He also stated, “We, in the United States, or in any nation, you can disagree with a particular government’s policy at that moment in time, but that doesn’t mean that you don’t believe in that nation or its right to exist or its founding ideals.”

At an event celebrating Jewish heritage the following June, de Blasio said, “We know there has been a rise in antisemitism in this country, and we will not tolerate it here in New York City.”

“There is a lot of history that teaches us why the Jewish people have needed a homeland, and finally having a homeland, they deserve to know that that homeland will be protected for the long haul,” he added. “This is why I oppose the BDS movement so strongly.”

At the 2019 AIPAC Policy Conference, de Blasio reiterated his commitment to combating BDS and antisemitism.

“As a progressive Democrat and mayor of the most diverse city in the world, let me also say this. I deeply oppose the boycott, divestment and sanctions movement,” he said. “I believe BDS is contrary to the progressive imperative to protect all oppressed people everywhere and always. BDS doesn’t just seek to change a specific policy.”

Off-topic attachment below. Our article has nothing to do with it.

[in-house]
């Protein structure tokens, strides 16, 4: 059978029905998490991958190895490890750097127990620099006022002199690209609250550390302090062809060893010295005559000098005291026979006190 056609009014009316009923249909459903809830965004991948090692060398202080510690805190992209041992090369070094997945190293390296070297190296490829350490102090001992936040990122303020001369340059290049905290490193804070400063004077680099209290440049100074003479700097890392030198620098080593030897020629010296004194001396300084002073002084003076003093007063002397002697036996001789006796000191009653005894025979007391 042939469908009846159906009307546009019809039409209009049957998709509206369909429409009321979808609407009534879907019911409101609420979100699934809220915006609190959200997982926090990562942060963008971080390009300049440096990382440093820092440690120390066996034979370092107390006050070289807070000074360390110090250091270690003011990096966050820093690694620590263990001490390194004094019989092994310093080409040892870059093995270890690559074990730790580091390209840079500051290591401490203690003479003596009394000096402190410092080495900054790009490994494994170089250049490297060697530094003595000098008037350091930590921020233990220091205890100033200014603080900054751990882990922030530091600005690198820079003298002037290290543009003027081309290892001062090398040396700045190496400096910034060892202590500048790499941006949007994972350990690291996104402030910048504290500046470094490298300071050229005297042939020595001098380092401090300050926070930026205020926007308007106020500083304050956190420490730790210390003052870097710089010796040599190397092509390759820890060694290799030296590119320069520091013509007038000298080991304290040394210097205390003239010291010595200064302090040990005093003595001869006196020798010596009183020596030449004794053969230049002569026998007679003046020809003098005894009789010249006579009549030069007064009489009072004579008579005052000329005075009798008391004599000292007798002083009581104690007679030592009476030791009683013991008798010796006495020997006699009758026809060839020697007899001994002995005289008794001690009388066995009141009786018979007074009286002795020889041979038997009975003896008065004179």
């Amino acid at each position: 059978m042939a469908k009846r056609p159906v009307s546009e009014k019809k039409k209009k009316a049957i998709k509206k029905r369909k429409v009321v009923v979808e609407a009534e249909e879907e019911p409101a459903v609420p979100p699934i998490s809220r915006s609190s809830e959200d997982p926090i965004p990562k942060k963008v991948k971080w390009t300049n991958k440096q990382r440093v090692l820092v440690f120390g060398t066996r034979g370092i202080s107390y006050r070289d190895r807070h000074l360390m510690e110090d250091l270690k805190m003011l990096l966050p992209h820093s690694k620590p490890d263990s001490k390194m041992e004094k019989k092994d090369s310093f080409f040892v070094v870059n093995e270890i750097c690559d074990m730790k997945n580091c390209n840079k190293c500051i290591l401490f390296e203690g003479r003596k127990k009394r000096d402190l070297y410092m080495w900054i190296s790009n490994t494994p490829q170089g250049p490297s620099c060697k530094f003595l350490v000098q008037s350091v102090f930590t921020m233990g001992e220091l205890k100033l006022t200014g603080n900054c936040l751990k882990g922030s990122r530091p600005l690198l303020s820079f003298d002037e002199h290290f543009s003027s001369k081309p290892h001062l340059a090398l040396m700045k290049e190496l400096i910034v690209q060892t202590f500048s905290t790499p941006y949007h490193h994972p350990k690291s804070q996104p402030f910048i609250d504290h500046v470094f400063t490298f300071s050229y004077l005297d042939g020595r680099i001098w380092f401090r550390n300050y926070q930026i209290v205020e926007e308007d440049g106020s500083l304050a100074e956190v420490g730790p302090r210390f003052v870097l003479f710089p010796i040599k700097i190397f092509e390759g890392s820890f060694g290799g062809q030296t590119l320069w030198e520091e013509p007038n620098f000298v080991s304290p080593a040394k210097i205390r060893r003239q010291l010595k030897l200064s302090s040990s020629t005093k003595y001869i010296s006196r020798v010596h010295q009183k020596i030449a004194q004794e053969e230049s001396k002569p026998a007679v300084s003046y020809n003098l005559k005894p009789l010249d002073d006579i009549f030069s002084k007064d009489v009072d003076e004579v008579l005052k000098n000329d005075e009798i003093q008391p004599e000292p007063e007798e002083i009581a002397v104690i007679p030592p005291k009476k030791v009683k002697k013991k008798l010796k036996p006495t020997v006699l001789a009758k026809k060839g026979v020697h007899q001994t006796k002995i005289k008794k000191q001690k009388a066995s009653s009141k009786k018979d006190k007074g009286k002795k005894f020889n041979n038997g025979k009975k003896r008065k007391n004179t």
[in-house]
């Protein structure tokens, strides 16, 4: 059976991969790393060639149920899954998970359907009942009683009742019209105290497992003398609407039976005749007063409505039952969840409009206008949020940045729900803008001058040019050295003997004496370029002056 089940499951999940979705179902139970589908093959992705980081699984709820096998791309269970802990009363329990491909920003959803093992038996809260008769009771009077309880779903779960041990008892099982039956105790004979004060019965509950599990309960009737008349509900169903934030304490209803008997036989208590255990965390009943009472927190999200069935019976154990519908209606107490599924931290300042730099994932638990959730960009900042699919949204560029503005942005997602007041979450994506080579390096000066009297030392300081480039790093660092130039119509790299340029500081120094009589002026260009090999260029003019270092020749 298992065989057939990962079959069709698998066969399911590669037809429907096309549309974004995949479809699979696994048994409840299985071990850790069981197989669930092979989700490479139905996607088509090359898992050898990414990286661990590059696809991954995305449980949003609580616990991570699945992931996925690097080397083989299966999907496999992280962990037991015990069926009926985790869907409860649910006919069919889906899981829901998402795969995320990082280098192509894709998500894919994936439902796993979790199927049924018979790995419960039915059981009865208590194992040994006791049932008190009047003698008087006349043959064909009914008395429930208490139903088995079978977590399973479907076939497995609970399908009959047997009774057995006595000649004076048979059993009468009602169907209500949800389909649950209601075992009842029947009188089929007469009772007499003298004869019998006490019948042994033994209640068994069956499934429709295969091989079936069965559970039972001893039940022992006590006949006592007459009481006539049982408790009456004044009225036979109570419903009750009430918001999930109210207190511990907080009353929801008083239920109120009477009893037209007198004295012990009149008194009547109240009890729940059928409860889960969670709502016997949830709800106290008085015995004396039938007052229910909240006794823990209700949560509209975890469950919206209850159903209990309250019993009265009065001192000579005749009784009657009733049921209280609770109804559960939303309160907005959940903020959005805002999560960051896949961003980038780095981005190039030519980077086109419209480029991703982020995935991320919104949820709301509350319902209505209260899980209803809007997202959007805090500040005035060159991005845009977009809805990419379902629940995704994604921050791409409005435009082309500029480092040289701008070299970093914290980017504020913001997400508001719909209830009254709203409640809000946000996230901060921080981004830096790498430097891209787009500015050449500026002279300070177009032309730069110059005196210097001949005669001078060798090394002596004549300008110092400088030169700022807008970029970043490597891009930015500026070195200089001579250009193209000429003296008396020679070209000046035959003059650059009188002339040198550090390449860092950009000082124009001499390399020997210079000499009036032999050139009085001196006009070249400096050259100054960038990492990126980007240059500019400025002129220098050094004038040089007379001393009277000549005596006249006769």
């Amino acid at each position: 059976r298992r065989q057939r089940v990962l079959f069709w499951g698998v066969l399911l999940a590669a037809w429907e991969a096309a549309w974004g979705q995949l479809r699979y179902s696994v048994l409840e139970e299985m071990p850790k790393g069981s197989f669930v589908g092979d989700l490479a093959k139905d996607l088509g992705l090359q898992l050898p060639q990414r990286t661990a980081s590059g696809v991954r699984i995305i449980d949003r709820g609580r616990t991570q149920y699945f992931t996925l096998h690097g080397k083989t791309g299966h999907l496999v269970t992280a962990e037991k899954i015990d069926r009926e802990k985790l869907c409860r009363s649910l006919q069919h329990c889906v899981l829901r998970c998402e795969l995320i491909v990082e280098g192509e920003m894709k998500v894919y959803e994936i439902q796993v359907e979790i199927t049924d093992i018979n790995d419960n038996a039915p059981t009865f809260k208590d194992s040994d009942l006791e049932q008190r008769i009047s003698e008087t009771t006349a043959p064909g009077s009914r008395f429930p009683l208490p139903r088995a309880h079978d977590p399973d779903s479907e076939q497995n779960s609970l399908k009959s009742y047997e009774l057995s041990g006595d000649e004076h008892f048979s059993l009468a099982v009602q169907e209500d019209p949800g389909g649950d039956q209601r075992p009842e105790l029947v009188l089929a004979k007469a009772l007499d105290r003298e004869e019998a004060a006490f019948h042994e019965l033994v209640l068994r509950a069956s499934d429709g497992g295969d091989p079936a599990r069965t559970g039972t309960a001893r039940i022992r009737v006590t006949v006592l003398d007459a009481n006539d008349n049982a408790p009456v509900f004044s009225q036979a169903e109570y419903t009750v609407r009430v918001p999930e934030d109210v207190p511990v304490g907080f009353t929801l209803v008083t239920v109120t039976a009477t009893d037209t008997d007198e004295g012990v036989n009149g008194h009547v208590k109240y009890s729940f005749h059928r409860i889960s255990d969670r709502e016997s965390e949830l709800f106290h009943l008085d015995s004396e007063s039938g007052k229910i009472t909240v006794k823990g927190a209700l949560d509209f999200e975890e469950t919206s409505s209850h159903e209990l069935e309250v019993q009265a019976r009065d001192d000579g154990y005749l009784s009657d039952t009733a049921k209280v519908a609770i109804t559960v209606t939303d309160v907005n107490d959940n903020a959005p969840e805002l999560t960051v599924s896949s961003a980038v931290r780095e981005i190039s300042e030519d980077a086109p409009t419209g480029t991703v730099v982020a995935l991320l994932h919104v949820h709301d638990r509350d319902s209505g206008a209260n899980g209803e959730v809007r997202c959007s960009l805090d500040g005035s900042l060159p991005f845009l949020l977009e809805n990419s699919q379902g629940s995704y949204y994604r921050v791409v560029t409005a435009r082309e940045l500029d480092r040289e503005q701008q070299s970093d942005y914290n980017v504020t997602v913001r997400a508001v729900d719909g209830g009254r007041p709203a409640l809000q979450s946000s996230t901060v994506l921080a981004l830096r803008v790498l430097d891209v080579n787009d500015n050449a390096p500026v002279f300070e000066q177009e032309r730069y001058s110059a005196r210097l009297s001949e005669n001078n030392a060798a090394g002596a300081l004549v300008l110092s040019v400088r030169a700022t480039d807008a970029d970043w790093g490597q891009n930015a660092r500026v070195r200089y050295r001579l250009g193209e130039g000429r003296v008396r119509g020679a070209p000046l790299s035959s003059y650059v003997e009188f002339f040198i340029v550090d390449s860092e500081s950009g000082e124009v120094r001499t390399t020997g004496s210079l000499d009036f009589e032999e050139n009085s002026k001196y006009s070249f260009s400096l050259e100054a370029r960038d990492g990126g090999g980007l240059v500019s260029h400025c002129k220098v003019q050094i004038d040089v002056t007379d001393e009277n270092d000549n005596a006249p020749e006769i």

“It affronts the very notion of Israel as a guaranteed refuge for the Jewish people, and I fear that BDS could undermine the Israeli economy and thus undermine a two-state solution, a solution I believe is key to ending the suffering of Palestinians and Israelis alike, key to bringing peace to the region,” he continued. “So we must confront the threat to progress that is BDS …  The way we confront it is every community, every college, every neighborhood, every city, let’s have this debate. Let’s prove that BDS is wrong.”

Earlier that month, de Blasio split from his fellow progressives and condemned Rep. Ilhan Omar (D-Minn.) for decrying the so-called “political influence in this country that says it is OK to push for allegiance to a foreign country,” a classic antisemitic trope.